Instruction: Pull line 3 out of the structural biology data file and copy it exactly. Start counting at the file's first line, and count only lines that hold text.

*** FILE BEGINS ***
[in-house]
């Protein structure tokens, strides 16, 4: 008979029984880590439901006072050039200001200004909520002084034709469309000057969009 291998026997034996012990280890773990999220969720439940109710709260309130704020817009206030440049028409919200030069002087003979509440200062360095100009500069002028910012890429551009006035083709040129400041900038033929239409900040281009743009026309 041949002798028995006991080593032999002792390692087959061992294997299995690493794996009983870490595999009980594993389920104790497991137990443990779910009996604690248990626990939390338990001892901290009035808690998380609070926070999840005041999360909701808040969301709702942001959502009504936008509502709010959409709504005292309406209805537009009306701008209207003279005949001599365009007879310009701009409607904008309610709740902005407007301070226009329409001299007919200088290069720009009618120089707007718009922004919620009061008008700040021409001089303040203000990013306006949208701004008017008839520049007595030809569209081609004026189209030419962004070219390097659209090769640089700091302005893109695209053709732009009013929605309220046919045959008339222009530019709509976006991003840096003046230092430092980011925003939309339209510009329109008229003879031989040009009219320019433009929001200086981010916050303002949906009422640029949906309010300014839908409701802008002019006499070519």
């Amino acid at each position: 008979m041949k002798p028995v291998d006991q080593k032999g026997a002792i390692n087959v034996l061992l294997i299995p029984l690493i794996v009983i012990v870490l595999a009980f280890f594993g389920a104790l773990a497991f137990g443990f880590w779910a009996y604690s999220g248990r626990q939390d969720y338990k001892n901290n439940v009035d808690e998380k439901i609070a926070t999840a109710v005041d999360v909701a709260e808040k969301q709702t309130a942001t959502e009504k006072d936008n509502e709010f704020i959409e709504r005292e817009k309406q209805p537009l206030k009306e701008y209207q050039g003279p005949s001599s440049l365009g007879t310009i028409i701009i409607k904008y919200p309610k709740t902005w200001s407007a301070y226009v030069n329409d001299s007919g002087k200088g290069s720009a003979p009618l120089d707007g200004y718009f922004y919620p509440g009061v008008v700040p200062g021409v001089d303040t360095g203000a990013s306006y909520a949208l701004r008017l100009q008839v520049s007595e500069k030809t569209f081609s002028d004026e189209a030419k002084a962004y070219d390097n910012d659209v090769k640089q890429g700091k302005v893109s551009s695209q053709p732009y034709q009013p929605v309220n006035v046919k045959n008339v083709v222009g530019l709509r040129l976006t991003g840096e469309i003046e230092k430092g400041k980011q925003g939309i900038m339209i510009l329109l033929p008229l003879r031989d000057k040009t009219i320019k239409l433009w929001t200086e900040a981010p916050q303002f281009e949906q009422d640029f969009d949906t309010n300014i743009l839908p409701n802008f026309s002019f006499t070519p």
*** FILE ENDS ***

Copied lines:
């Amino acid at each position: 008979m041949k002798p028995v291998d006991q080593k032999g026997a002792i390692n087959v034996l061992l294997i299995p029984l690493i794996v009983i012990v870490l595999a009980f280890f594993g389920a104790l773990a497991f137990g443990f880590w779910a009996y604690s999220g248990r626990q939390d969720y338990k001892n901290n439940v009035d808690e998380k439901i609070a926070t999840a109710v005041d999360v909701a709260e808040k969301q709702t309130a942001t959502e009504k006072d936008n509502e709010f704020i959409e709504r005292e817009k309406q209805p537009l206030k009306e701008y209207q050039g003279p005949s001599s440049l365009g007879t310009i028409i701009i409607k904008y919200p309610k709740t902005w200001s407007a301070y226009v030069n329409d001299s007919g002087k200088g290069s720009a003979p009618l120089d707007g200004y718009f922004y919620p509440g009061v008008v700040p200062g021409v001089d303040t360095g203000a990013s306006y909520a949208l701004r008017l100009q008839v520049s007595e500069k030809t569209f081609s002028d004026e189209a030419k002084a962004y070219d390097n910012d659209v090769k640089q890429g700091k302005v893109s551009s695209q053709p732009y034709q009013p929605v309220n006035v046919k045959n008339v083709v222009g530019l709509r040129l976006t991003g840096e469309i003046e230092k430092g400041k980011q925003g939309i900038m339209i510009l329109l033929p008229l003879r031989d000057k040009t009219i320019k239409l433009w929001t200086e900040a981010p916050q303002f281009e949906q009422d640029f969009d949906t309010n300014i743009l839908p409701n802008f026309s002019f006499t070519p």